- Paperback: 308 pages
- Publisher: New Directions; 60148th edition (September 17, 2006)
- Language: English
- ISBN-10: 0811216748
- ISBN-13: 978-0811216746
- Product Dimensions: 5.2 x 0.9 x 8 inches
- Shipping Weight: 9.9 ounces (View shipping rates and policies)
- Average Customer Review: 73 customer reviews
- Amazon Best Sellers Rank: #907,574 in Books (See Top 100 in Books)
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Laughter in the Dark 60148th Edition
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“Nabokov writes prose the only way it should be written―that is, ecstatically.”
- John Updike
About the Author
Vladimir Nabokov (1899-1977), one of the 20th century's greatest writers in both Russian and English, was born in St. Petersburg, Russia, and spent his adult life in Germany, France, the United States, and Switzerland. In addition to his literary work, he was a passionate lepidopterist and chess player. His books include Lolita, Pale Fire, The Real Light of Sebastian Knight, Laughter in the Dark, and many more.
Top customer reviews
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Margot is immediately a classic Nabokov character. She is not brilliant like Ada, or slightly evil like Lolita but shares the same type of character defect as Lolita in that they both use people as objects and therefore have moral issues.
I enjoyed the playfulness of Margot and the way she remained very secretive. Nabokov was brilliantly vague on her character development. He basically leaves her role as commented on by the main character-Albinus--(another classic name similar to Cincinatius from invitation to a beheading), reducing her inner dialogue to feelings about Rex. There are mainly just 3 characters in a sort of melodrama play but there are a few other main characters, mainly Albinu's family.
Margot therefore remains mysterious while the 2 other males living wit her are developed in a more in depth manner.
I agree with several of the reviews that this is his most accessible book, or rather it is written in a very traditional way without any anagrams or tons of french phrases. I feel the style works perfect here because it gives it the right kind of feel to the structure of the novel.
This is the 8th Nabokov book i have read so i feel by this point i can relate it to his other works and safely say this one seems to be the most traditionally written.
I do not see this as being any more light in the sense of comedy than any of his others. I actually laughed out loud more reading Bend Sinister. I feel Nabokov is a master of injecting wonderful poetic moments that can unexpectedly be moving enough to draw tears.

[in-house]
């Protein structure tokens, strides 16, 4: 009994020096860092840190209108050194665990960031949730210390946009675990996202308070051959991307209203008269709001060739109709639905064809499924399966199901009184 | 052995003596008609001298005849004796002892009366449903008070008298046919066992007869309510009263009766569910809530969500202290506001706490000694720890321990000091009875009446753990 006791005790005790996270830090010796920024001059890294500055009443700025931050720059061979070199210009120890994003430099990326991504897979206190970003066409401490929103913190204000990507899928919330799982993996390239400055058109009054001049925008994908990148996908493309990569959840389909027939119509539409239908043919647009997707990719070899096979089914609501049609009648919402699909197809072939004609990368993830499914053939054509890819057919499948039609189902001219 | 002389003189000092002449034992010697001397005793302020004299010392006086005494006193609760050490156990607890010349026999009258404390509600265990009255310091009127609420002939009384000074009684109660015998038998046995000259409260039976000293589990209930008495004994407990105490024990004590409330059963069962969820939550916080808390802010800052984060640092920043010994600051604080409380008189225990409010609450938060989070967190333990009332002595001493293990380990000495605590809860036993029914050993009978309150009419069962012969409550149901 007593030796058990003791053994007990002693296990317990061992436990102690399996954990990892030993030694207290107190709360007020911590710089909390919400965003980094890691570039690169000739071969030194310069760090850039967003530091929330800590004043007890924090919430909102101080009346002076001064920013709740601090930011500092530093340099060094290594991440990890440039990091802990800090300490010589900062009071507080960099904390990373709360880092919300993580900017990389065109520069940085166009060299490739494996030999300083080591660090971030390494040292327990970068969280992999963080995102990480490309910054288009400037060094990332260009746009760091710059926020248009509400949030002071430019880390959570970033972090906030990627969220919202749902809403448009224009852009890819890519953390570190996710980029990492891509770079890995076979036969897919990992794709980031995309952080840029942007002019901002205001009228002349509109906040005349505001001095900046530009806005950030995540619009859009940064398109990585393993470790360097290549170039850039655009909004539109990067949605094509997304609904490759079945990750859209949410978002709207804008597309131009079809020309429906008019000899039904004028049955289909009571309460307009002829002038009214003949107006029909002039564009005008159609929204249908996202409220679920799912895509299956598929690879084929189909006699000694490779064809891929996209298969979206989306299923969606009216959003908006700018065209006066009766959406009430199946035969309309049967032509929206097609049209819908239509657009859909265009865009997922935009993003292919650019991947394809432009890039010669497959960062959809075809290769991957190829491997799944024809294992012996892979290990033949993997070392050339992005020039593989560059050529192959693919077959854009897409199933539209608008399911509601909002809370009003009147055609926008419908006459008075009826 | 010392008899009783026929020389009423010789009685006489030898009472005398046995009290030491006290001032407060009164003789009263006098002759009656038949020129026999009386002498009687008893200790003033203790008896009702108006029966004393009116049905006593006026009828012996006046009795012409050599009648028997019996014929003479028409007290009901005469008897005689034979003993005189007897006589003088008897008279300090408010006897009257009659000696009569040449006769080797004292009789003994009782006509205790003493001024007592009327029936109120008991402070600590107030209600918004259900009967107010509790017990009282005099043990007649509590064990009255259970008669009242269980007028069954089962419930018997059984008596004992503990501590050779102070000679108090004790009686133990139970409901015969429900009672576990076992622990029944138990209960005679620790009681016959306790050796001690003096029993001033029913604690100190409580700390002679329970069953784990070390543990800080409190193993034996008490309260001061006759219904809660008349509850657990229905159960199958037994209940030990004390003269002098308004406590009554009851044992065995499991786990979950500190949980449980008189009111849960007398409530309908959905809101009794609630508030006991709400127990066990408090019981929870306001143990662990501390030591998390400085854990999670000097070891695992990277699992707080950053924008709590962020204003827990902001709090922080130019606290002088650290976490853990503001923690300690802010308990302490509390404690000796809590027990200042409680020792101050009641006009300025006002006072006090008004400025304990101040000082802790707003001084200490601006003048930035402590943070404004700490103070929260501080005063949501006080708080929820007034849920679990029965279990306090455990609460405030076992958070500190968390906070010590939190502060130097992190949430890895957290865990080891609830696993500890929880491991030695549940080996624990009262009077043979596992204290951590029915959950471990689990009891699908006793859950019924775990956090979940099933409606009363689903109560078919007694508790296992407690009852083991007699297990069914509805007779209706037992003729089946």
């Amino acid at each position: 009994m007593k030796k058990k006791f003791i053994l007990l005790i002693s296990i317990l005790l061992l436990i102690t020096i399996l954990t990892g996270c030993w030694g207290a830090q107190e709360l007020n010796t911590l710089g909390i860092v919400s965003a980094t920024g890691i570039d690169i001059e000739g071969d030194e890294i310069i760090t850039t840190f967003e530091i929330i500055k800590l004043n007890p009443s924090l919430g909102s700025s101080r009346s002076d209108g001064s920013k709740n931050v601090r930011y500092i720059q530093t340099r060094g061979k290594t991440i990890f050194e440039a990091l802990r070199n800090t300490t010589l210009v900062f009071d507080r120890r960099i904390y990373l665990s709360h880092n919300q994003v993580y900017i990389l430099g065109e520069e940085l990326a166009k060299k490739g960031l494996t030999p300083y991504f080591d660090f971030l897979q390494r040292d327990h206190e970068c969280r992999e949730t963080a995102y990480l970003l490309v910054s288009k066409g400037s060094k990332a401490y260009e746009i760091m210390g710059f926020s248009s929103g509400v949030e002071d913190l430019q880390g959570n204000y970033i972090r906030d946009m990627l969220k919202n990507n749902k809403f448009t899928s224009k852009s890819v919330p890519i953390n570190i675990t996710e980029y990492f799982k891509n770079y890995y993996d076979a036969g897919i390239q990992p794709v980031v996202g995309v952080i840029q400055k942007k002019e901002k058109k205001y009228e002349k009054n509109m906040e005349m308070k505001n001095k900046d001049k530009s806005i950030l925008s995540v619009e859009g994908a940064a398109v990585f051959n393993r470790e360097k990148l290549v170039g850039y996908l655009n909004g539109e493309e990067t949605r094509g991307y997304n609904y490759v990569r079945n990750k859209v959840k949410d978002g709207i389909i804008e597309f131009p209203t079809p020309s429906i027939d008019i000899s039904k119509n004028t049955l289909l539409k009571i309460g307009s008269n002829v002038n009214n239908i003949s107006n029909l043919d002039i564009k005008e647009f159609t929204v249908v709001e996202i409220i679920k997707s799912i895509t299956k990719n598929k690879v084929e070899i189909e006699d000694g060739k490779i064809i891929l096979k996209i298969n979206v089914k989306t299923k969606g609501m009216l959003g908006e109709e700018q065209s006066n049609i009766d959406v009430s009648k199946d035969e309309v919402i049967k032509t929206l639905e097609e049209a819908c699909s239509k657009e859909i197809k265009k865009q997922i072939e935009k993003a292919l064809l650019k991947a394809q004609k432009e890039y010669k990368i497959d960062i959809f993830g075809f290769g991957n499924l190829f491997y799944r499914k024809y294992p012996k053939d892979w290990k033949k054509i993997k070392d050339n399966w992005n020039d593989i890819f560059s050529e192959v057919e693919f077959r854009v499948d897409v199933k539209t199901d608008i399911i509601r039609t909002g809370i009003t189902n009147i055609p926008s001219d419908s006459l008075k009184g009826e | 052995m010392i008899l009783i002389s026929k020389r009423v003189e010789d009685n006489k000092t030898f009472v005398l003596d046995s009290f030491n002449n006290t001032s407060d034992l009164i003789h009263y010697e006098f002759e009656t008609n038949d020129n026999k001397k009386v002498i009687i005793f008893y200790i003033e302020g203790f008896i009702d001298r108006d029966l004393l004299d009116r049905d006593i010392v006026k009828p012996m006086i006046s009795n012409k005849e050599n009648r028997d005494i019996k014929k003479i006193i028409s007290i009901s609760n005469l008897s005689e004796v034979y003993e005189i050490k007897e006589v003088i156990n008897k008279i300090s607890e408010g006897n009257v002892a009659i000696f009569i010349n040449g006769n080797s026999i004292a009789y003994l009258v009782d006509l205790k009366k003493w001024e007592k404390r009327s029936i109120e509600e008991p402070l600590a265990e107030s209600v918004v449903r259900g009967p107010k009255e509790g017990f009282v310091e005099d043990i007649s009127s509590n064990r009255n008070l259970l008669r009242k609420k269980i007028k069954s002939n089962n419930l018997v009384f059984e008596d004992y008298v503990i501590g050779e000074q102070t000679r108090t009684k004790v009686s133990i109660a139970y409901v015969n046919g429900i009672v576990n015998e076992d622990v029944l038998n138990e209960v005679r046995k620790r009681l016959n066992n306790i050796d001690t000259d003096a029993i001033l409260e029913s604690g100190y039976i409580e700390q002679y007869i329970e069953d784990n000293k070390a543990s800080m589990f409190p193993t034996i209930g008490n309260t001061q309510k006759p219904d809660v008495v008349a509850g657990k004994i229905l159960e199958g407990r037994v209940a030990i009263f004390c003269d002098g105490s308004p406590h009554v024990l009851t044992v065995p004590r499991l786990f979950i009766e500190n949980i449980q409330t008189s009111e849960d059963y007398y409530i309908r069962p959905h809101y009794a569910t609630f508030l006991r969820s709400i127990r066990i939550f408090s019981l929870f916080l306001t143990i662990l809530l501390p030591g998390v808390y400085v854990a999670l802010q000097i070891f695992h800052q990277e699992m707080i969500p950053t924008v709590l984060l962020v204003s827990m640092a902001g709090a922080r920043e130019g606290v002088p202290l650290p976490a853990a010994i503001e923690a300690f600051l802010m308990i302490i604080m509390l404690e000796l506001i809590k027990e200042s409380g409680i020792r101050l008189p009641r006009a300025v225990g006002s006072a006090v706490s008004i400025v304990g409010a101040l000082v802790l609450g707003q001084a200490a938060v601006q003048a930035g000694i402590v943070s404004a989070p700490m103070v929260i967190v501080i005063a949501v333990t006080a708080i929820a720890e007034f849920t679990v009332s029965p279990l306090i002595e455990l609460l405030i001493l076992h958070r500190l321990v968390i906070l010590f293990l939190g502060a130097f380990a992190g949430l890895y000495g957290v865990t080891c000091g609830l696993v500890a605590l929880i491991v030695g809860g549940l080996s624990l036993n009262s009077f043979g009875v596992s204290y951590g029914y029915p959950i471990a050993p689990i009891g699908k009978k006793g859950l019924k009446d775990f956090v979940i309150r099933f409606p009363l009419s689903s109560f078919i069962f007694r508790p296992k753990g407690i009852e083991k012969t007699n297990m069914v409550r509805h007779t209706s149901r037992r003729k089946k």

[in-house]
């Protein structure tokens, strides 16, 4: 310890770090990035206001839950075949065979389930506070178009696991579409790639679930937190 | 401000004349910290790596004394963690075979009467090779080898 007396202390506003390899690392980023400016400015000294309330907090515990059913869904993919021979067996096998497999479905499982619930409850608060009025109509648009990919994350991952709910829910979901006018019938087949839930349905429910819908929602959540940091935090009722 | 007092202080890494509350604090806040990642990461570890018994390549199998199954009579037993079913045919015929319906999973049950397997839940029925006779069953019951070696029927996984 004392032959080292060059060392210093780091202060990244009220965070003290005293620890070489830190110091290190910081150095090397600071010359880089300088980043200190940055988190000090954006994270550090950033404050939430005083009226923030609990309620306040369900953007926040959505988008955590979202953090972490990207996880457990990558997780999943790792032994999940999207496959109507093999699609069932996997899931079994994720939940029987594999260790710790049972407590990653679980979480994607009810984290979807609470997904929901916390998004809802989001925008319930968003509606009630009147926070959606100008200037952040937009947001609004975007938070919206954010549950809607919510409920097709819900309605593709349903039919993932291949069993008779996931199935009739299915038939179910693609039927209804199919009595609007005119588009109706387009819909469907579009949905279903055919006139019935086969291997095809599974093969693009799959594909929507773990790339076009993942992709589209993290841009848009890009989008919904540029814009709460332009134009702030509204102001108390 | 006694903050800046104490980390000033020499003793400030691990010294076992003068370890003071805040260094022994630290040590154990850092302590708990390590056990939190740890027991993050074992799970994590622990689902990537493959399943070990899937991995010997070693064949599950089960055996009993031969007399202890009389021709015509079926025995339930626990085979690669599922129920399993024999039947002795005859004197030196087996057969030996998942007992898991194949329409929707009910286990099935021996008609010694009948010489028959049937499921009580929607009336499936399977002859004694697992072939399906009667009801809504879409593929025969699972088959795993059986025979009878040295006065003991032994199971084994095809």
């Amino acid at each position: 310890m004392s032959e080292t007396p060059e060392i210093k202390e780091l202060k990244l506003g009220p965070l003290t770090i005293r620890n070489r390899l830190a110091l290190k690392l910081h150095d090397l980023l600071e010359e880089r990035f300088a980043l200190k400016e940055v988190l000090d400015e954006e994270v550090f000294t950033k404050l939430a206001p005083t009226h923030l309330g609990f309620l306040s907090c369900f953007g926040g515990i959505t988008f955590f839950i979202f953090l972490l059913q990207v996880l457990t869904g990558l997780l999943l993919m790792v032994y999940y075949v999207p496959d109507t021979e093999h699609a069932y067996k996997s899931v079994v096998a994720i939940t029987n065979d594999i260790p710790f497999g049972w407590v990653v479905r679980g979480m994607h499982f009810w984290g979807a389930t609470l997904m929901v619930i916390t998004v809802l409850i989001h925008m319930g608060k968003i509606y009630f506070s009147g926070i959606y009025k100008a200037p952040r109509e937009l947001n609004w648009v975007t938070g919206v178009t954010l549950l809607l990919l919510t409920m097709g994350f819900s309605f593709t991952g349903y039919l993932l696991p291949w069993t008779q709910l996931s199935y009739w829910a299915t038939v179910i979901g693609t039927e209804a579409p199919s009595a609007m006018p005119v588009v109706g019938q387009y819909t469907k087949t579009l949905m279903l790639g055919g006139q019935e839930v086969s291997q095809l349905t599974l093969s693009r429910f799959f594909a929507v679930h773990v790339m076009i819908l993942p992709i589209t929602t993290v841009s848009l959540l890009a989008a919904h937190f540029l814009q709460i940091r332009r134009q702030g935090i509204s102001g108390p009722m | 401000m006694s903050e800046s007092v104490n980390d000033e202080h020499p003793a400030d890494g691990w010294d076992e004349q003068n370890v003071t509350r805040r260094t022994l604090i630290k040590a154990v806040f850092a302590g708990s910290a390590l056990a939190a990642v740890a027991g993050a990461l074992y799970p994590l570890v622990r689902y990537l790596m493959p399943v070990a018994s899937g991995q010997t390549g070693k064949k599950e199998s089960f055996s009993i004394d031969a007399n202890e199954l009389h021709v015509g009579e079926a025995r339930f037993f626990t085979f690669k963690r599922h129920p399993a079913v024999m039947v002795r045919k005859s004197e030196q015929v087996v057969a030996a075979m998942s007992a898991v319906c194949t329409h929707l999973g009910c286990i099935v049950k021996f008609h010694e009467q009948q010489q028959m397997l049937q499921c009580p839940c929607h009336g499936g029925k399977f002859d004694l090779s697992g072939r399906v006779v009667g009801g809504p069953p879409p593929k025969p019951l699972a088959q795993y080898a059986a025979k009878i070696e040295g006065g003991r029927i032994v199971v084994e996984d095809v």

The part about Albiniu's family echo's Bend Sinister in that it show Nabokov to be a family man at heart and believe in the family unit. I feel; Bend Sinister was about the change that happens internal to a family when your socioeconomic environment changes rapidly or in a chaotic way. A theme similar to that deals with Albiniu's family and the dramatic elements remind me of William Thackery's style.
I feel this is just as dark as most of his works but has a big heart as well. The first time i noticed Nabokov was actually a very compassionate artist was when reading King Queen Knave. Just the scenes where the main characters pass time together reminds me of nemonic ways to bring up cherished memories of my past life. Nobokov is an important artist.
But it still lacks those quintisential Nobokovicals that set him apart. His dazzling wordplay and refined literary technique, a smooth overlay of irony and his reeling plots that leave me somewhere between delighted and confused.
Nabokov is like whiskey, the best stuff is great. The cheap stuff will get the job done anyway. I really enjoyed this novel despite those critics. Nabokov is still the funniest guy in literature, and every page turned is a new joke to learn. The center gets heavy, one character gets a new direction while the other loses a direction. Its the emotional backbone of the novel and very well done.
Would reccomend to those interested in learning who Nabokov is when noone is looking.
So begins Laughter in the Dark, Vladimir Nabokov's sixth novel published in Berlin in 1933. The brilliance of it is that Nabokov tells you what is going to happen in such a way that he still makes you want to read about it. The only other person who carried off the same trick with similar panache is Gabriel Garcia Marquez in his Chronicle of a History Foretold.
Laughter in the Dark is a brilliantly wicked piece set in the movie world of Berlin during the early 1930s. I won't reveal the plot, but suffice it to say that if you've enjoyed Lolita, you should enjoy this novel, which has some interesting parallels. Five stars.
I enjoyed the book enormously even though in the middle I had a break because I knew that heartbreak was coming
Most recent customer reviews
Actually, no need for a spoilers alert since Nabokov proceeds to tell us the entire plot in the first paragraph.Read more